Recipient Louise Owens (right) was at Lismore Base Hospital to promote Organ Donation Awareness with (from left) donation co-ordinator Mary Campbell, LBH clinical champion Lisa Warne and organ and tissue donation director, Dr Michael Lindley-Jones.
Recipient Louise Owens (right) was at Lismore Base Hospital to promote Organ Donation Awareness with (from left) donation co-ordinator Mary Campbell, LBH clinical champion Lisa Warne and organ and tissue donation director, Dr Michael Lindley-Jones. Cathy Adams

Grateful for organ donation

A GRATEFUL heart recipient helped kick off Organ Donation Awareness Week at Lismore Base Hospital yesterday.

Louise Owens was 26 weeks pregnant when she had a heart attack almost 20 years ago.

She was working as a PE teacher at St Mary’s in Grafton and the lessons she had given her students in CPR and first aid helped save her life.

“The kids knew what to do,” Ms Owens said yesterday.

She was taken to the Mater Hospital in Brisbane by helicopter, where she spent two weeks. Her daughter, Katy, was delivered premature by cesarean section.

Ms Owens was suffering from hypertrophic cardiomyopathy – a thickening of the heart muscles – and was initially treated with an implantable defibrillator.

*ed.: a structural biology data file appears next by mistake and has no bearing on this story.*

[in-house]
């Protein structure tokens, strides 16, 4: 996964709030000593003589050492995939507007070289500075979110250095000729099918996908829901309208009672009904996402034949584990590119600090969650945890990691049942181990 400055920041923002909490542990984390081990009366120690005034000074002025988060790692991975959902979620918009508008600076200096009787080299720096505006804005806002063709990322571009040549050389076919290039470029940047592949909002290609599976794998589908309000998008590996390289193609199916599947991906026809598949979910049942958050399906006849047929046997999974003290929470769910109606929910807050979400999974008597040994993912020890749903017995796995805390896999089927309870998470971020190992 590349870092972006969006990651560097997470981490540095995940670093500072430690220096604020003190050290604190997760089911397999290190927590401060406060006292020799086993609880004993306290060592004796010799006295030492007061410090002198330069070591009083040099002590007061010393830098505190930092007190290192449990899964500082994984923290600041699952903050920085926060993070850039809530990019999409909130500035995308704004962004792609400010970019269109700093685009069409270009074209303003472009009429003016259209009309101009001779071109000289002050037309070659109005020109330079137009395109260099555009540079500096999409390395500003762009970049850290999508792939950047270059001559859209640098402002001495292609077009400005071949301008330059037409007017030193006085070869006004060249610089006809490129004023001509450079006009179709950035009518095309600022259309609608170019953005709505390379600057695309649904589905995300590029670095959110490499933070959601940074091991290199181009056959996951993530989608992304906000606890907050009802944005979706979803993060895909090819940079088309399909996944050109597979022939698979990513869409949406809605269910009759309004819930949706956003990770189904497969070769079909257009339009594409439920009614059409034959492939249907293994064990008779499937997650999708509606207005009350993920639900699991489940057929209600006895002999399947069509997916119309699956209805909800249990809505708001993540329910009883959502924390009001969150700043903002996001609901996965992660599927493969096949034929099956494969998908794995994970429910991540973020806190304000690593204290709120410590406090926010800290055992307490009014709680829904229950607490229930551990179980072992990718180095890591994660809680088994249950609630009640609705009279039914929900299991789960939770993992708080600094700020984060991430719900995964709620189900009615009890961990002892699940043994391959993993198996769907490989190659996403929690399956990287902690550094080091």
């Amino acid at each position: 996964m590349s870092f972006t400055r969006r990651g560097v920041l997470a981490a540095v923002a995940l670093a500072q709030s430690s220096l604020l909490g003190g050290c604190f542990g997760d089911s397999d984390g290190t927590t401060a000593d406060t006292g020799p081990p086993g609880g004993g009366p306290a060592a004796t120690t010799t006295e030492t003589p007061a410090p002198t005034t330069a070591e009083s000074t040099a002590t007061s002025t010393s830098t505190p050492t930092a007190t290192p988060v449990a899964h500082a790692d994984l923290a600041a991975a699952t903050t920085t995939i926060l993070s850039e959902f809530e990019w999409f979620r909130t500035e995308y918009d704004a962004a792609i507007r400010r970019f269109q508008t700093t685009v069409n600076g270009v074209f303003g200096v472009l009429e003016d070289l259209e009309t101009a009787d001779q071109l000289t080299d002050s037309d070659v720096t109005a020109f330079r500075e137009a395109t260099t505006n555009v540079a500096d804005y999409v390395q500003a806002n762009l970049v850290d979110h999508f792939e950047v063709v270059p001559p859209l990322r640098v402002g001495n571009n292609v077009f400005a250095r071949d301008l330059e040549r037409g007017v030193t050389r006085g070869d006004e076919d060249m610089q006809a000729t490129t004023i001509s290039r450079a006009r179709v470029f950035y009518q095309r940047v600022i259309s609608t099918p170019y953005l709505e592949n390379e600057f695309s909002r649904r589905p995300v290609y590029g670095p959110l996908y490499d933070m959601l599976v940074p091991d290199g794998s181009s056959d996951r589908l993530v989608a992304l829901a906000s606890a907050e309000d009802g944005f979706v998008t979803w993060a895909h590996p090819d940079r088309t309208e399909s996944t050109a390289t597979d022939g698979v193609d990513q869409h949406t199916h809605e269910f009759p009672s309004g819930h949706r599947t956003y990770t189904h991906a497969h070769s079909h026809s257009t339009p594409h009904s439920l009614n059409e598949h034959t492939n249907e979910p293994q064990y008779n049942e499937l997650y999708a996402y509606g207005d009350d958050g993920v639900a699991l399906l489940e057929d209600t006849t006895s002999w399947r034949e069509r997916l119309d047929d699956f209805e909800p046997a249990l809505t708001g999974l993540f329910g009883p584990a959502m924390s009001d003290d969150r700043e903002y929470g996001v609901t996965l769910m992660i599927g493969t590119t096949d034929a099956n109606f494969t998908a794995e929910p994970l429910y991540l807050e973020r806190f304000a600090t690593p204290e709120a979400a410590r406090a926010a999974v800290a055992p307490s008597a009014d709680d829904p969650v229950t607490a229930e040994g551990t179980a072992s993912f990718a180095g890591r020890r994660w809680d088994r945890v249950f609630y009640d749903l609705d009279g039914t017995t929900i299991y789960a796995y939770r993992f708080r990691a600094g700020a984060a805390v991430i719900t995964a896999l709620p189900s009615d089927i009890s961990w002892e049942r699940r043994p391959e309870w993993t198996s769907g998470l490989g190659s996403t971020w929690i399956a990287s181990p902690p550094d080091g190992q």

In July last year she was put on the list of recipients for a new organ.

She received her new heart in an operation in St Vincent’s Hospital, Sydney, on October 21, and she said she ‘can’t believe the difference’.

A mere four months later Ms Owens can run up the 16 stairs to her Lennox Head home.

A donor’s details are always protected, Ms Owens said, but she knows that the heart belonged to a 22-year-old man.

Michael Lindley-Jones, the North Coast’s director of organ and tissue donation, said although deciding to give organs occurred during the saddest time for a family, the feedback was 100 per cent positive about the decision.

Australia also had the best survival rate after transplant surgery, he said. However, it had one of the poorest donation rates in the world – a quarter that of Spain, and a third that of the US, he said.

At present there were 1800 people on the waiting list.

One donor could contribute to the health of 10 recipients, Dr Lindley-Jones said.

The youngest recipient in Australia had been a three-week-old baby girl who received a new liver and was now a fighting fit nine-year-old.

“Sixty-nine very generous families in NSW made a life-transforming difference to 215 people last year,” Dr Lindley-Jones said.

The aim was to double this figure, by encouraging people to discuss organ donation with their families and get to know each other’s wishes.

Ms Owens, 49, said the process had not been an easy one, and the key was to remain positive.

That positive attitude has turned into gratitude.

“I can’t explain how grateful I am to the donor family and friends for their gracious gift of giving me life,” she said.



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